The Case of Castellanos
This new version of the law was the point of contention in the recent Florida Supreme Court case Castellanos v. Next Door Company. The case started as a fairly straightforward workers’ compensation case. Marvin Castellano was injured on the job, and Next Door authorized him to seek medical treatment. The doctor Castellano’s employer sent him to said he had injuries to his head, neck and right shoulder. The doctor recommended a course of treatment. However, Next Door and their insurer Amerisure refused to authorize the recommendations of their own doctors. Castellano sought benefits in court.
This is where things got nasty for Mr. Castellano. Next Door and Amerisure raised, according to the Florida Supreme Court, between 13 and 16 defenses refuting Mr. Castellano’s claims. His attorney worked around 107 hours refuting these defenses while Next Doors attorneys worked 113 hours.
When the dust settled, Mr. Castellano was victorious. He received his benefits of $822.70. Even better, he was awarded attorney fees due to Next Door’s vigorous refutation of his claims. Castellano’s attorney asked for the value of his hours worked—$36, 817.50. However, with his recovery capped to a percentage of benefits by statute, the attorney fees paid by Next Door were slightly less than this—$165.54. This is an equivalent to $1.53/hour. To put that in context, the average attorney fee is $200-$400/hour.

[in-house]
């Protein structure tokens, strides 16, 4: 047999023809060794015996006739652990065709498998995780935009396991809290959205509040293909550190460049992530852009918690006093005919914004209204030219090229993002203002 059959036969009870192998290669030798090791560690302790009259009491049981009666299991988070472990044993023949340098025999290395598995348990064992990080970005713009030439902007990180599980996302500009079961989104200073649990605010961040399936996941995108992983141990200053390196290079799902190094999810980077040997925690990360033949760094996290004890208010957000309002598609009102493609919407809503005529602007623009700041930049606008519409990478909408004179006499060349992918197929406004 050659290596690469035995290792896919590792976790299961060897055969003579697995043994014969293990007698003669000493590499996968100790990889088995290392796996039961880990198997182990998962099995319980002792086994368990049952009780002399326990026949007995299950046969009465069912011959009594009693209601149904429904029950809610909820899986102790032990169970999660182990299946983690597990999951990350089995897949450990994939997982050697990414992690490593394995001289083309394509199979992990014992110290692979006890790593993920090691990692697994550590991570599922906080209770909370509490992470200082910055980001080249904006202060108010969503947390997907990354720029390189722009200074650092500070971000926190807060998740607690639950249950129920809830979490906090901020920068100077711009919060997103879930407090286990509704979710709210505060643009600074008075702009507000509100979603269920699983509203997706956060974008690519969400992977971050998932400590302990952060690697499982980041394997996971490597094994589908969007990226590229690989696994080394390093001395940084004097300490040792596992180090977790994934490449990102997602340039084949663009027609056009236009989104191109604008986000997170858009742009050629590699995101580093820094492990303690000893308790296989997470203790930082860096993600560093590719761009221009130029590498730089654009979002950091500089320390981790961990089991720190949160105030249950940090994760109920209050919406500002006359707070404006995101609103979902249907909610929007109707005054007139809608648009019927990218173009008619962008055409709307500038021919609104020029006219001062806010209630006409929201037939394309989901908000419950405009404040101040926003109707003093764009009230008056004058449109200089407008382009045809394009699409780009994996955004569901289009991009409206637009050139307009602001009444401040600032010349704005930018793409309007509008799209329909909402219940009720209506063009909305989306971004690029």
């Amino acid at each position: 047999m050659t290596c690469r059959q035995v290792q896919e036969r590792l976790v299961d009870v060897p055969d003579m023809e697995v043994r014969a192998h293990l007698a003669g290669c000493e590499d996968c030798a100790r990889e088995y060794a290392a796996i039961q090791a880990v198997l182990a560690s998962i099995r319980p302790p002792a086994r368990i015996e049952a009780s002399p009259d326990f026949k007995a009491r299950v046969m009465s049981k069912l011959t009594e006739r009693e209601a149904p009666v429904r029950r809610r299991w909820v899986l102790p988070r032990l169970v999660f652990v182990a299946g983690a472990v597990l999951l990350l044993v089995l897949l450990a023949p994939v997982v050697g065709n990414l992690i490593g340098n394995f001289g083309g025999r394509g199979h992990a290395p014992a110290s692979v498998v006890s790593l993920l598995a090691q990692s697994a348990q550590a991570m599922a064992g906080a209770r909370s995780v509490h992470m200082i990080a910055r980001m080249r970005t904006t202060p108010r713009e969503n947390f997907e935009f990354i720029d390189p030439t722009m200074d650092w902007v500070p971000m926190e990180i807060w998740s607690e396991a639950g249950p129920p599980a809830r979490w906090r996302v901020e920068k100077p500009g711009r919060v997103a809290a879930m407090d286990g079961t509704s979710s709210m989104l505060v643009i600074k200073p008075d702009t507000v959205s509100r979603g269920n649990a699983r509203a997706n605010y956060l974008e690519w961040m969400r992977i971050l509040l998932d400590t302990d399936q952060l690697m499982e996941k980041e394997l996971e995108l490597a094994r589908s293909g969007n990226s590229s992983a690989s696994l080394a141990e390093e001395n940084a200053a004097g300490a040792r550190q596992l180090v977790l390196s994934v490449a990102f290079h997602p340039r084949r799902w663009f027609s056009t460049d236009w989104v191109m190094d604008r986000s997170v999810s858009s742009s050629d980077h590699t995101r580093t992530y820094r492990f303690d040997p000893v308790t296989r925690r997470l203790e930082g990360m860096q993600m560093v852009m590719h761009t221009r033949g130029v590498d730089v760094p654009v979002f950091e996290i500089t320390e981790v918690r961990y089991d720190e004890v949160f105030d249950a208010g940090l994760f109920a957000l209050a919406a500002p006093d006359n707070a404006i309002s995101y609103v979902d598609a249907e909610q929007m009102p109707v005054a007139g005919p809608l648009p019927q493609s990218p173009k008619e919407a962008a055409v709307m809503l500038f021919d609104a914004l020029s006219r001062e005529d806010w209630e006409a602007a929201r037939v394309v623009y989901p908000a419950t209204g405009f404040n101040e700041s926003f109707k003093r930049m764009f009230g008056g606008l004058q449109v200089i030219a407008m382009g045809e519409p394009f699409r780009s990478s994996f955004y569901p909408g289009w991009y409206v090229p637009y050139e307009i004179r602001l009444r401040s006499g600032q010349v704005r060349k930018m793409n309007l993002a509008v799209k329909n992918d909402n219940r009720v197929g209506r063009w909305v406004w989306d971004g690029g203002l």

However, while many experts testified to the “manifest unfairness” of this award, the Florida Supreme Court didn’t make its ruling based on “unfairness.” A lawyer is free to simply not represent a client with a case that won’t make money. Instead, the court found the statute unconstitutional for violating due process.
Due Process in Paying What’s Due